Sep 132013
 

Editor’s note: This is part three of an intermittently serialized memoir by Ed McClanahan that takes as its working title “Hatchling of the Chickasaw: A Kentucky waterways story.” Parts one and two can be found here and here.

By Ed McClanahan

1890s-vintage formal studio photograph of the Johnsville McClanahans, featuring Claude with his identical twin Clifford--two dashing young blades as alike as department store mannequins. Photo courtesy Ed McClanahan collection.

1890s-vintage formal studio photograph of the Johnsville McClanahans, featuring Claude with his identical twin Clifford–two dashing young blades as alike as department store mannequins. Photo courtesy Ed McClanahan collection.

My father’s mother, Stella Yelton McClanahan, lived to be 92, and I came to know her very well, and to love her very much; my father’s father, Claude McClanahan, died before I was two years old. Both the Yeltons and the McClanahans had been landowners and tobacco farmers in Bracken County, near the tiny community of Johnsville, for generations, and both families, I believe, eventually went into local commerce. “In 1884,” according to a local history, “Johnsville had a hotel, a tobacco warehouse, two wagon and blacksmith shops, a dry goods store, a general merchandise store, a doctor, a justice of the peace, and a constable.” My great grandfather Jonce Yelton and his business partner John Jackson (hence “Johnsville”) were proprietors of the general store and post office, and I have reason to suppose (see below) that the McClanahans had gone into the dry goods line, just down (or up, or across) the road from the two “Johns’” General Merchandise & US Post Office.

I don’t know much about my grandfather Claude, but I do have an 1890s-vintage formal studio photograph of the Johnsville McClanahans, featuring Claude with his identical twin Clifford—two dashing young blades as alike as department store mannequins, in matching cutaway coats and waistcoats and high, starched collars, handsome fellows with duplicate dark, upturned mustachios and longish sideburns and black hair parted precisely in the middle. Continue reading »

Jun 282012
 

A Kentucky waterways story

By Ed McClanahan

A few months ago, Danny Mayer, the editor of the highly respectable rag you hold in your hand at this moment, told me he’d heard that back in the late 1950s, my friend Wendell Berry and I took a little three-day canoe trip down the Kentucky River, and asked if I’d be interested in writing a piece recollecting the experience for North of Center’s ongoing series about Kentucky waterways.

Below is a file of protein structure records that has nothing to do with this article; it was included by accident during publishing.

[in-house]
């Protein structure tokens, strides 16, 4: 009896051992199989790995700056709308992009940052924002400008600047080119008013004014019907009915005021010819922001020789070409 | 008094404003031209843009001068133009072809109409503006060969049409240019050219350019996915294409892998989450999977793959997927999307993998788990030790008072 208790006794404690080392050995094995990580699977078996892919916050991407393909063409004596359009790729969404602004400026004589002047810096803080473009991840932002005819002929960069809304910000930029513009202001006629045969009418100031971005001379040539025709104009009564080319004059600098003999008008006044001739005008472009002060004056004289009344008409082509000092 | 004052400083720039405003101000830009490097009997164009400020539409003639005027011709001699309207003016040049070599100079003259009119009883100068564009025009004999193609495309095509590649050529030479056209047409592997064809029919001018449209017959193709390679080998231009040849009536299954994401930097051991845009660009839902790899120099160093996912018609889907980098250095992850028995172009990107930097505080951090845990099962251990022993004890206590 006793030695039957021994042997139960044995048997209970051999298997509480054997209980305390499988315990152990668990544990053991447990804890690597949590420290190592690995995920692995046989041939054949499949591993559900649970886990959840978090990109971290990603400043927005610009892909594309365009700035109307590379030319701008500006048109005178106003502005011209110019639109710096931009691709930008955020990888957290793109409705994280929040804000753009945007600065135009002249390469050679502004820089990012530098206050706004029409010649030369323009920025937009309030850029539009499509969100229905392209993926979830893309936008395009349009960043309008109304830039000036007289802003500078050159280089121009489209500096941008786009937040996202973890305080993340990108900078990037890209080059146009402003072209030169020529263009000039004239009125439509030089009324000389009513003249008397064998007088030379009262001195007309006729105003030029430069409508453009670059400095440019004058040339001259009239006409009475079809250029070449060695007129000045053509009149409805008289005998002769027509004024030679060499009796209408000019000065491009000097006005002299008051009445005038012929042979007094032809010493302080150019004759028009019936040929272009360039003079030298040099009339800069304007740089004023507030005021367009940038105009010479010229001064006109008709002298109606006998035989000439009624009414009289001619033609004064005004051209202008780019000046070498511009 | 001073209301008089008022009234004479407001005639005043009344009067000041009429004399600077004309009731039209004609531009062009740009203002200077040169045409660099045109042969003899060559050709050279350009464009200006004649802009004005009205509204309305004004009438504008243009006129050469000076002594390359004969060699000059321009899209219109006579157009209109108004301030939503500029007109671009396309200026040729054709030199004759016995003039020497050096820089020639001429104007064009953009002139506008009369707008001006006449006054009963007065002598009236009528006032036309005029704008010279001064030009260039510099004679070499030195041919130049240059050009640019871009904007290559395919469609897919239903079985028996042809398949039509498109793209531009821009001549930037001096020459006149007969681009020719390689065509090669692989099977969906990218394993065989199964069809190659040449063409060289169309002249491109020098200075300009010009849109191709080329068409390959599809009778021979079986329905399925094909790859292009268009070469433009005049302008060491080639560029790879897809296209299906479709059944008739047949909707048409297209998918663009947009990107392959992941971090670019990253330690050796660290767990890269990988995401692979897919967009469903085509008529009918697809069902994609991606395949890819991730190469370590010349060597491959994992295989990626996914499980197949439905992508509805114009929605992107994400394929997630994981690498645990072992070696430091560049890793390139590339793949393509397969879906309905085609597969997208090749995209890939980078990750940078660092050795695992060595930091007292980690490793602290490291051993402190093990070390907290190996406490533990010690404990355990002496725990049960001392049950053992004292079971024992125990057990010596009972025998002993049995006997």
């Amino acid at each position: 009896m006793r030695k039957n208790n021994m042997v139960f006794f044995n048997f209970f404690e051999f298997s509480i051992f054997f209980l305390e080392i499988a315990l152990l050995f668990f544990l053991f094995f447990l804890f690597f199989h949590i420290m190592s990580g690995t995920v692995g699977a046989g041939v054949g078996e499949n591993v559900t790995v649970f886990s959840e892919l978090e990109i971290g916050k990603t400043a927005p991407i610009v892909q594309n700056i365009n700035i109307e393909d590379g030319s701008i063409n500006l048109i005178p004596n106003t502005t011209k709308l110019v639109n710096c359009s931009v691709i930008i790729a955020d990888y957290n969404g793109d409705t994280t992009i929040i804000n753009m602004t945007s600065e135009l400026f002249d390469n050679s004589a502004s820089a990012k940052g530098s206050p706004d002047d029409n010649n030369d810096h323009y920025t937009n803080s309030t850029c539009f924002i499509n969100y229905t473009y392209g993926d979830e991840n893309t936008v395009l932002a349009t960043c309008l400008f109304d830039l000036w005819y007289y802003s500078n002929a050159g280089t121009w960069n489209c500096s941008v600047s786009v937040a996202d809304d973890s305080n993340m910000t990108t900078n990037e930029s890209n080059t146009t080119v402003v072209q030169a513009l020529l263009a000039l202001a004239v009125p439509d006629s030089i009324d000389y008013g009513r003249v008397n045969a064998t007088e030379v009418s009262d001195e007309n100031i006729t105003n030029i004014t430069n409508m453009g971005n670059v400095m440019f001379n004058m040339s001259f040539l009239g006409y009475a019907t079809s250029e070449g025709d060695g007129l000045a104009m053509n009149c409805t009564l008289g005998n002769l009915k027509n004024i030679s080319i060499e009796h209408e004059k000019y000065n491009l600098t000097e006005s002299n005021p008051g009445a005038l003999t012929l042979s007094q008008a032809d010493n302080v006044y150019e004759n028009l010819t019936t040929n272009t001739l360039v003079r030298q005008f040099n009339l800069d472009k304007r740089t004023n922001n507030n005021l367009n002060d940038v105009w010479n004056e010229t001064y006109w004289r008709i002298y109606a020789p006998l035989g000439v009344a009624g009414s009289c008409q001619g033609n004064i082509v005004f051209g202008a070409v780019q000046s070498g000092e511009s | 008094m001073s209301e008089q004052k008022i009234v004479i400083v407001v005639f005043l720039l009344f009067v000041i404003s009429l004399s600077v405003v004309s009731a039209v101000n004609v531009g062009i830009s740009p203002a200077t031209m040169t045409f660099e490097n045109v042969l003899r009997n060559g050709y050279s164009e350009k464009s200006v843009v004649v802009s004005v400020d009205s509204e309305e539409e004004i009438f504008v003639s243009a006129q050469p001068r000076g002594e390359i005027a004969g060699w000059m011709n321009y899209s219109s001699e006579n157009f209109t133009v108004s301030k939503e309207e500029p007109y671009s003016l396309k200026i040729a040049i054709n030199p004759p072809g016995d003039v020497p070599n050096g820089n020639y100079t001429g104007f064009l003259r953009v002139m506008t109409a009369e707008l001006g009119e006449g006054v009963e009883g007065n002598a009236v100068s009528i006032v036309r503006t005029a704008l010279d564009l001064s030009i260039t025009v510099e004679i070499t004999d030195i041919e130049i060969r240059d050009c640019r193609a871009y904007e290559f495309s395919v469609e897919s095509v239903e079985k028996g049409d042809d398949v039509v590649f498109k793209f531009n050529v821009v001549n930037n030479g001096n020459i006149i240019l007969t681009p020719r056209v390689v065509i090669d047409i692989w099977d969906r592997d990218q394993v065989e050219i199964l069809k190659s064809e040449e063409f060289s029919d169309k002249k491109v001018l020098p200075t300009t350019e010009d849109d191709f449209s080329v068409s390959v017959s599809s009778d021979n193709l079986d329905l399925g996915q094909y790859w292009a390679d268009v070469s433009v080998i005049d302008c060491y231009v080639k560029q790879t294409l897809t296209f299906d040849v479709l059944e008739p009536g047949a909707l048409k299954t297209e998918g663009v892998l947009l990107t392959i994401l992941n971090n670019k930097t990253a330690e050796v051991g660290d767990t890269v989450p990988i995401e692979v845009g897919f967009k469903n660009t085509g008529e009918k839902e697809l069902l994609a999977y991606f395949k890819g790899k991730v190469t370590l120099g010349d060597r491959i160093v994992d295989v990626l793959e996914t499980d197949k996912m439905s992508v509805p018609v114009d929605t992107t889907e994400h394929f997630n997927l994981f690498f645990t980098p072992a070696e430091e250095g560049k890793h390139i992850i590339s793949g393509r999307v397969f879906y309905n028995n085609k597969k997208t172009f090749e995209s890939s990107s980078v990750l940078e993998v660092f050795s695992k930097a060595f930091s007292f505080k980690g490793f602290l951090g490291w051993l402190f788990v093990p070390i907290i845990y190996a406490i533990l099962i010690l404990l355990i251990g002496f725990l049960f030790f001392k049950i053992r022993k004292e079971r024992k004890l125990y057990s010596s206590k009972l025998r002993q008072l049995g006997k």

Wendell and Ed. Photo courtesy of Ed McClanahan.

Yeah, sure, sez I, and blithely promised him I’d produce 1500 words for the July issue.

So the deadline is coming down, and I’ve got the 1500 words, all right, but somehow I haven’t even got around to mentioning my trip with Wendell yet. (Our canoe itself does make a cameo appearance, although Wendell is nowhere in sight.) What I’ve found myself writing instead is a far more ambitious undertaking, a meditation about my father and me, the surface of which is barely scratched by my measly 1500-word opening salvo. Clearly, this story wants to become a much more expansive piece of writing, and therefore I’m obliged to do my best to make that happen.

My and Wendell’s canoe trip will still be in it, though, and because my dad eventually became a sort of mini-mogul in the river transportation business, it’s still a Kentucky waterways story too—just not exactly the one I intended to tell.

Anyhow, here’s what I’ve got so far: Continue reading »

Jun 062012
 

On June 1, Lexington author Ed McClanahan (The Natural Man, Famous People I Have Known, I Just Hitched In from the Coast, and other books) launched a 30-day Kickstarter campaign to fund the production and publication of spoken-word recordings of his readings of several of his favorite stories. As with all Kickstarter projects, your support comes with good swag: from current and rare first editions of his books, to O’Rounds at Lynagh’s, brunch at Alfalfas, and a day-trip to Maysville.

The following, an excerpt from McClanahan’s introductory Kickstarter sales pitch, is a description of one of the recording projects he hopes to fund:

The second [project is] a multi-disc reading of all three stories in A Congress of Wonders (Counterpoint 1996), the book I want to be represented by when I stand before that great literary panel in the sky. “Juanita and the Frog Prince,” “The Congress of Wonders,” and my personal all-time favorite, the novella “Finch’s Song: A Schoolbus Tragedy”—incorporate all manner of improbable stuff, from witchcraft to clairvoyance to metempsychosis (the transmigration of souls) to spontaneous combustion to a guy with two noses to ascension unto heaven on the wings of a million tiny birds. “Artfully told,” said Publishers Weekly, “these droll, neo-gothic fairy tales are richly embroidered with threads of alchemy—and love.”

For more info, visit his kickstarter page.